Celiac disease or no celiac disease, if you do come down with Covid-19, don't panic. If you have celiac disease and get Covid-19, there's no reason to assume you'll be worse off than those without celiac disease. Here's what to do if you believe you've been exposed to the coronavirus, or become sick. People who suspect infection with coronavirus should shelter at home, contact local health officials for information, and seek medical attention as directed. 
    Covid-19 Topics on Celiac.com Forums
    Keep up with the conversation or share information about coronavirus (Covid-19) and celiac disease on the Celiac.com Forum:
    Covid-19
    Coronavirus More Susceptible to Celiacs?

    Covid-19 Resources
    Center for Disease Control
    UK Health Advice on Social Distancing

    This is a developing story. Please share any information in our comments below, or on our forums above.


    Scott Adams
    Celiac.com 04/11/2020 - We know that people with celiac disease have higher risk of bacterial pneumonia, especially those who have not received a vaccine for pneumococcal pneumonia, which is recommended for everyone with celiac disease, even if you are young.
    However, we don't have any good information on whether people with celiac disease might be at higher risk for viral pneumonia, which is of special interest, given the outbreak of coronavirus. Do people with celiac disease have higher risk of getting cover? Are they at greater risk for viral pneumonia?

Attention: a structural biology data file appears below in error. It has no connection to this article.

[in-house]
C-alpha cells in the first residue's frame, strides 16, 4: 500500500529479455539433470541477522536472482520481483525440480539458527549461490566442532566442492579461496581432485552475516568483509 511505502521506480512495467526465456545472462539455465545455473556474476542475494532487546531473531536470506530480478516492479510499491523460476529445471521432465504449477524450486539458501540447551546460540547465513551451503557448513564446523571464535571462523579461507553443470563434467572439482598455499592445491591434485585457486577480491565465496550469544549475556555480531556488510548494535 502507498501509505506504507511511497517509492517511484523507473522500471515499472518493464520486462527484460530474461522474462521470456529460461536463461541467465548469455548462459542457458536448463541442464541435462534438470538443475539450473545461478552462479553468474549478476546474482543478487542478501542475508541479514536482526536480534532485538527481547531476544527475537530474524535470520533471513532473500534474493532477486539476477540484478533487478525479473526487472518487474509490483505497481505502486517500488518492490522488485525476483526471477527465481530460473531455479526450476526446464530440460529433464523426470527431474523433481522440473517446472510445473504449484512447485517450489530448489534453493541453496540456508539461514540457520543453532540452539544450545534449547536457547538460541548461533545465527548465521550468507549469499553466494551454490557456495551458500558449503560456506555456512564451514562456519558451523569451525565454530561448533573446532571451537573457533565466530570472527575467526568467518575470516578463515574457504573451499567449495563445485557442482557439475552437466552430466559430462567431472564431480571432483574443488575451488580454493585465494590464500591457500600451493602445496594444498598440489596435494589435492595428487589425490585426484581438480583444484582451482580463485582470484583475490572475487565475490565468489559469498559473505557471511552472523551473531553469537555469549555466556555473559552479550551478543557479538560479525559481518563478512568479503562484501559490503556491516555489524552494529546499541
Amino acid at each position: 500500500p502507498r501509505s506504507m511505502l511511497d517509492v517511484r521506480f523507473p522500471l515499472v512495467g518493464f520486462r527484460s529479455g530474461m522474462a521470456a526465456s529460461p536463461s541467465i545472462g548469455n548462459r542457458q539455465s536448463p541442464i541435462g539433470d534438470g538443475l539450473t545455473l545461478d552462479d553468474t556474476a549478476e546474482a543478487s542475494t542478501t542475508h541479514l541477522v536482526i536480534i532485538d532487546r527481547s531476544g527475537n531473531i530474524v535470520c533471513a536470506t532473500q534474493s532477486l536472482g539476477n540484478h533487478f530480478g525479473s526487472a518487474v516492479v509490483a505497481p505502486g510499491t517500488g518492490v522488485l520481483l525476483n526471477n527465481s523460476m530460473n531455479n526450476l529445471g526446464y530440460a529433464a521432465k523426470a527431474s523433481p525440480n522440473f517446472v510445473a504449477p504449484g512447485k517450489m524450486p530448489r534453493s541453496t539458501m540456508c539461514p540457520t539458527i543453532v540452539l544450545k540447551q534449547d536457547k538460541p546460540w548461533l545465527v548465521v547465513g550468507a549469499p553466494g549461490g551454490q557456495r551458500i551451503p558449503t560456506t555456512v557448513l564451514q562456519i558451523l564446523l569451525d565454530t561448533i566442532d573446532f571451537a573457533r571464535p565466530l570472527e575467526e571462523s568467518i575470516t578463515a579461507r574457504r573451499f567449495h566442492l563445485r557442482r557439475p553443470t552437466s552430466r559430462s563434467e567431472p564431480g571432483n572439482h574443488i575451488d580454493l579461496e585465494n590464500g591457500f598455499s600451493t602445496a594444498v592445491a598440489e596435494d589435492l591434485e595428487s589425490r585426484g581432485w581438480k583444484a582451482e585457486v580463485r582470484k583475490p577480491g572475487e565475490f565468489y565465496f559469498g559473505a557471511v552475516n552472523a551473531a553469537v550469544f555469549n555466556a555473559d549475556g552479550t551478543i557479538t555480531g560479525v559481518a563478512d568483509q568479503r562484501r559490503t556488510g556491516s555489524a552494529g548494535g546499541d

Numerous people with celiac disease have sought guidance on these and related issues from clinicians, but there's been no study so far on celiac disease and viral pneumonia risk. There have also been no studies on celiac disease and coronavirus. Without data, there's only guesswork. The questions are serious enough for researchers to make a push to gather data related to celiac disease, COVID-19, and viral pneumonia risk.
    Benjamin Lebwohl, MD, MS, Director of Clinical Research, The Celiac Disease Center at Columbia University and colleagues have set up an online, confidential, de-identified secure registry for doctors worldwide to report cases of those with celiac disease who get Covid-19. The registry entry should be done by health care practitioners only, not patients.
    Dr. Lebwohl specifically mentions the increased risk for pneumococcal pneumonia in people with celiac disease as one reason to look for any elevated viral pneumonia risk in celiacs, among other risks. A recent email from Dr. Lebwohl to fellow celiac researchers reads as follows: